How SDN can benefit healthcare

July 31, 2017

 SDN 

Software-defined networking (SDN) holds great promise for the healthcare industry. Healthcare IT professionals are coaxed into updating hospital networks and data centers to protect patient data and support innovative medical applications. SDN can address these challenges. Here’s a rundown of some of the different ways SDN can benefit the healthcare industry.

SDN is a developing architecture that enables applications and the network to communicate to each other using application program interfaces (APIs). The network can inquire what the application wants and informs the application server when an endpoint, like a desktop computer, laptop, or smartphone connects to the network. By the same token, the application can inform the network which kinds of services it wants and which kinds of packets to permit.

The architecture of SDN involves a bottom, middle, and top layer. The bottom layer is the infrastructure layer, which stores network forwarding equipment; the middle layer is the control layer, which configures the infrastructure layer; and the top layer is the application layer, which sends application requests for the network onto the control layer.

According to a study, approximately 30% to 40% of all current networking funds will be spent on SDN by 2018, making it a potential $35 billion market in less than two years. There is a wealth of reasons why SDN is expected to perform well in the IT healthcare market, especially in regards to patient monitoring, data security, and unified communication.

Patient monitoring systems, or bedside monitors, require flexibility, reliability, and security. Patient data needs to be provided to the monitoring control system wherever a convalescent resides in a hospital. Patient monitors can roll alongside patients as they moved from one room to the next. Moreover, a cable can be plugged into an available port to create a network loop.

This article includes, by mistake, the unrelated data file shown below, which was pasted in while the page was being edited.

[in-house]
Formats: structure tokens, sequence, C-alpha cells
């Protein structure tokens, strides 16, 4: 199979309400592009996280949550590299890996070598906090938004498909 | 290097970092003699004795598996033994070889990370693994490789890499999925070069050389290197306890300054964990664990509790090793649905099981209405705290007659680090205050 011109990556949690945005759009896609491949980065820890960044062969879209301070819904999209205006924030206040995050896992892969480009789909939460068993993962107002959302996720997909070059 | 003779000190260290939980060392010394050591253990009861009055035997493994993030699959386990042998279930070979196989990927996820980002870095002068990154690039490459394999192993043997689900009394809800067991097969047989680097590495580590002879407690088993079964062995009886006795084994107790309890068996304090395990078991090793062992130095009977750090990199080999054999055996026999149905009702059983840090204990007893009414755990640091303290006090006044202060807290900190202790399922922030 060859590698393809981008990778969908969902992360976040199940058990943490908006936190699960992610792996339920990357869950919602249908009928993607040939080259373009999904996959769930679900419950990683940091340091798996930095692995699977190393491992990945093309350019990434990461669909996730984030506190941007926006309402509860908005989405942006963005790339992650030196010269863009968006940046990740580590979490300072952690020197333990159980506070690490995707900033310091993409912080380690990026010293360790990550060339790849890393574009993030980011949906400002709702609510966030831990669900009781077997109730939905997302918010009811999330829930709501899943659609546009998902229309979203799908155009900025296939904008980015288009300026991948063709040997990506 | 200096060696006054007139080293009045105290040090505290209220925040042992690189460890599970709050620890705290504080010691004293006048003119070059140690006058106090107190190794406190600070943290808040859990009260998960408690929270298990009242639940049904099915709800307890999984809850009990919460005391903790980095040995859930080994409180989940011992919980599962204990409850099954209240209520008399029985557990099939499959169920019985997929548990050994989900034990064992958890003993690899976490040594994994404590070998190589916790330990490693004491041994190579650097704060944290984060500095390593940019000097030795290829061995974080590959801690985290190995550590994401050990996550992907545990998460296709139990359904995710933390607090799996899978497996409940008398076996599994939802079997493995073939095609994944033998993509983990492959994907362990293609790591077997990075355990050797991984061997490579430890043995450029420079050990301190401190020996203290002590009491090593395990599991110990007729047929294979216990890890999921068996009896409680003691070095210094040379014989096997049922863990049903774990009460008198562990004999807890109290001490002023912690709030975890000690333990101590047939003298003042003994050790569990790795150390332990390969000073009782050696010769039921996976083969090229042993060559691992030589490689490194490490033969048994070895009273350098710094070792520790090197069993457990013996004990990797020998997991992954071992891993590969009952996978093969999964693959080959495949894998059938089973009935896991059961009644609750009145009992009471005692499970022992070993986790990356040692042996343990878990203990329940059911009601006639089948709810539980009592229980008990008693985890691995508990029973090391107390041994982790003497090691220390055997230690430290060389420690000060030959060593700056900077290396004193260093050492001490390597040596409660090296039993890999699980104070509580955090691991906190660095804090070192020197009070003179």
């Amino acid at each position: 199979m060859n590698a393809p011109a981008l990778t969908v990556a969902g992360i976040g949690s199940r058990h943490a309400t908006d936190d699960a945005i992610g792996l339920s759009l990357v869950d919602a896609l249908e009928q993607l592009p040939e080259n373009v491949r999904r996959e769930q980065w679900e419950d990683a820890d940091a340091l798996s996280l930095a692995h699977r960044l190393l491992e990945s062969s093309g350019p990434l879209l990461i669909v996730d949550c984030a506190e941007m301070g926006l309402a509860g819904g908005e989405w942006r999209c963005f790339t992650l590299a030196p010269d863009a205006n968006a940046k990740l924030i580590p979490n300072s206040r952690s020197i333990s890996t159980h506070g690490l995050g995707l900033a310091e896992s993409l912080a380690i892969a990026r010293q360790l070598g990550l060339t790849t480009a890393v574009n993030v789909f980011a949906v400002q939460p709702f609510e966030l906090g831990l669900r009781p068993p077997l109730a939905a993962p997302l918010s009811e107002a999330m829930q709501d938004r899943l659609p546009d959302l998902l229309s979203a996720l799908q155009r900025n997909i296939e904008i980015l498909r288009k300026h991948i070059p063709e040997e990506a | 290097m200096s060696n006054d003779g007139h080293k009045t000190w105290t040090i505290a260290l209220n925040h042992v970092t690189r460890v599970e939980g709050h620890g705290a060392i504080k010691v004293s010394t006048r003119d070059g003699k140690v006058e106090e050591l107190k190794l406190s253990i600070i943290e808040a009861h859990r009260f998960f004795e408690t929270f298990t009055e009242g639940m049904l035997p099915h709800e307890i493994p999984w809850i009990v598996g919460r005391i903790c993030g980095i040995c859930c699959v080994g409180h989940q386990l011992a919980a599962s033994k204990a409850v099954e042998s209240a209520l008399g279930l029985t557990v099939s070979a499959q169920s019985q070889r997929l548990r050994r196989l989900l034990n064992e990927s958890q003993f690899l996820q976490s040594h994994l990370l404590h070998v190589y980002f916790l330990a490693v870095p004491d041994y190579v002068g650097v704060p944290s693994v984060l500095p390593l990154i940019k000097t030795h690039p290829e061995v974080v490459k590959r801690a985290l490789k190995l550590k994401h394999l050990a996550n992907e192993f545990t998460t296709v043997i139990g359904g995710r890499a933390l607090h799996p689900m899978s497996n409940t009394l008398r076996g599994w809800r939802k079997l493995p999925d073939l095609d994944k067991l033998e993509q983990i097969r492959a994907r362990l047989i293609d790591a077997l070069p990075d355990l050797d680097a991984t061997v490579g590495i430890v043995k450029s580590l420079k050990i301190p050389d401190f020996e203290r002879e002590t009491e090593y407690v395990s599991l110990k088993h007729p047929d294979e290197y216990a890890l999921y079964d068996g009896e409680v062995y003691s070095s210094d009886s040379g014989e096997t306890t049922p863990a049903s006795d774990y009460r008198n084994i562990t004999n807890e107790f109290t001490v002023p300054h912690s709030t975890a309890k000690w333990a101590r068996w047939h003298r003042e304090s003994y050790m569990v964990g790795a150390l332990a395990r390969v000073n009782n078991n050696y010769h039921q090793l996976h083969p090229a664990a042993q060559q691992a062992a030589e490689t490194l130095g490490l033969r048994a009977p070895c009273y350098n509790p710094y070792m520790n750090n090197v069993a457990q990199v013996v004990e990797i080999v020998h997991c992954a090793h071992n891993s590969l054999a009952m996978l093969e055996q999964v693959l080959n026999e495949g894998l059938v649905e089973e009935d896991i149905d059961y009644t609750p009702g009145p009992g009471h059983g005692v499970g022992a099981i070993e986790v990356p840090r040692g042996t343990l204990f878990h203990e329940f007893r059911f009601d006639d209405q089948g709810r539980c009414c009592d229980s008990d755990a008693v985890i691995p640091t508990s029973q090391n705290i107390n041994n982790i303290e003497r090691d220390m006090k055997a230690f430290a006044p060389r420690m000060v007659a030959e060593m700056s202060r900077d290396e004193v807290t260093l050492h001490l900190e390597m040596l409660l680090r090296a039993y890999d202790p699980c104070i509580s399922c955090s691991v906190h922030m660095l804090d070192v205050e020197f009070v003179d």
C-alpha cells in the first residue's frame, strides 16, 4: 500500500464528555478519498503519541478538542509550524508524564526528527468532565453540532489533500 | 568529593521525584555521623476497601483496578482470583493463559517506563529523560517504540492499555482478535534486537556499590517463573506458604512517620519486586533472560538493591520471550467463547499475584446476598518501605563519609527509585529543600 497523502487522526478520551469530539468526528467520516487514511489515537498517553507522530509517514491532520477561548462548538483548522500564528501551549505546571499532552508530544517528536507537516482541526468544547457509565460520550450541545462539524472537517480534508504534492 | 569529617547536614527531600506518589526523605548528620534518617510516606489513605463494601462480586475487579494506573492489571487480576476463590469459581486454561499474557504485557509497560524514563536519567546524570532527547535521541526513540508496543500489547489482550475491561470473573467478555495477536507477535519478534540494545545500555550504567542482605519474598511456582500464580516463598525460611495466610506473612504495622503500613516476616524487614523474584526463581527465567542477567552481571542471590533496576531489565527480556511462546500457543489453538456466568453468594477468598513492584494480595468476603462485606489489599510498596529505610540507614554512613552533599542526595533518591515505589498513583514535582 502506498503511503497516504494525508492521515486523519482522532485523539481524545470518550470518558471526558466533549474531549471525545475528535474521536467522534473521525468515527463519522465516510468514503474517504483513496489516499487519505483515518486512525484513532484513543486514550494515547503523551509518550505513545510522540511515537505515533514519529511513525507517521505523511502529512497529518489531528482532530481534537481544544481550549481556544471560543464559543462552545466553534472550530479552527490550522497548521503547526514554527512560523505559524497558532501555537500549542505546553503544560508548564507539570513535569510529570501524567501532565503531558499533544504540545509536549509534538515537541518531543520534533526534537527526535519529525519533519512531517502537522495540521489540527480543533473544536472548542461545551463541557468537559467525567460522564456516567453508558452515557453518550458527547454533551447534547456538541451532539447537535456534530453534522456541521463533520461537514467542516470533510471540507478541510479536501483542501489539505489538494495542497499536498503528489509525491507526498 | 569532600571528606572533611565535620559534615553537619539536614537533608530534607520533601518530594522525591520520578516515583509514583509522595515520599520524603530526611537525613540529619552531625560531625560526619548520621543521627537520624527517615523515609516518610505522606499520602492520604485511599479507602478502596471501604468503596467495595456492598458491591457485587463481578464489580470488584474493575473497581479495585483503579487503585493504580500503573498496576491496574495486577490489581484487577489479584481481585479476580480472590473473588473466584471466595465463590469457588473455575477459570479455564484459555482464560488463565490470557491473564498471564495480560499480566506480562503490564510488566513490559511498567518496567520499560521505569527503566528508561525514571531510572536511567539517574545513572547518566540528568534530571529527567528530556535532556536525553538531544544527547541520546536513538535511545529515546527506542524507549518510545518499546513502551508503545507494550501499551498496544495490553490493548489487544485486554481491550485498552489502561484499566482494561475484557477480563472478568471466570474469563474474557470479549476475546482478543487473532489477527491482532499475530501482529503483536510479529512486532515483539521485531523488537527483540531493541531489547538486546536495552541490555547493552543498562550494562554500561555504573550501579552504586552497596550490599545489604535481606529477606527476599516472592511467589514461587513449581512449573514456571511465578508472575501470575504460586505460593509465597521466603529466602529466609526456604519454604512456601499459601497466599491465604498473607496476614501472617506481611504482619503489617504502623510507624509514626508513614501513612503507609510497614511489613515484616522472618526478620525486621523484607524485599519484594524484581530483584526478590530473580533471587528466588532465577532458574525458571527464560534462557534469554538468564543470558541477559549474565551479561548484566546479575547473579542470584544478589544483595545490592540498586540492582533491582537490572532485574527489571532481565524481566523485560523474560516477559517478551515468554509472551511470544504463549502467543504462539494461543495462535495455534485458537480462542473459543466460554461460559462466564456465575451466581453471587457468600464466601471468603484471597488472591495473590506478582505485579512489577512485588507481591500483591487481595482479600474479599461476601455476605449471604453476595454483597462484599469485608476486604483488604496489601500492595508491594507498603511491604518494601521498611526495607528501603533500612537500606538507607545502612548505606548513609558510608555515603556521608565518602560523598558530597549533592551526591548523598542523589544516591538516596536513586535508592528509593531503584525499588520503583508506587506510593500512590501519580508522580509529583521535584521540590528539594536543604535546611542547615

Contemporary patient monitoring endpoints support both wired and wireless connectivity and secure the connectivity of the monitoring system controller whenever it switches between wired and wireless connections. An SDN controller recognizes whenever a patient monitoring endpoint joins the network.

In particular, data is processed and forwarded by the network switches, allowing the endpoint to connect specifically to the patient monitoring controller. The monitoring network can connect any place in the SDN switch network. The SDN controller pinpoints the endpoint and joins the ingress interface to the virtual network.

Prior to the digital era, patients would have to pen their medical history by hand. With the advent of digital medical records; however, doctors can directly access a patient’s medical history to prescribe medication and review lab results.

Although digital records provide several benefits for both doctors and patients, security issues have been raised. Patient data must be kept private, especially with the rise of cyber attacks. SDN can provide the security and flexibility needed to transfer patient data from one endpoint to the next.

Moreover, SDN controller software is able to create virtual networks for internet of health things (IoHT) technologies and add firewalls tailored for each device. A Kanazawa Hospital, for example, was able to use SDN to deploy four separate virtual networks on an individual physical network. The hospital intends to keep tabs on discharged patients by expanding its network with 3G and Long Term Evolution mobile networks.

Voice and video communication play a pivotal role in healthcare. They enable physicians to hold video conferences in patient homes, eliminating time wasted in waiting rooms.

To provide these services, healthcare providers require constant and dependable connectivity and proper Quality of Service (QoS). Static configurations of voice calls may work well for wired and wireless phones, but not as well for softphones running on computers and mobile tools. SDN enables the UC controller to inform the network of the voice or video call, which configures itself for the call.

Healthcare organizations are under pressure to upgrade their network infrastructure to improve patient care and medical technologies. In addressing these needs, upgraded networks can take advantage of SDN’s speed, flexibility, and agility.

Source: RCRWireless News

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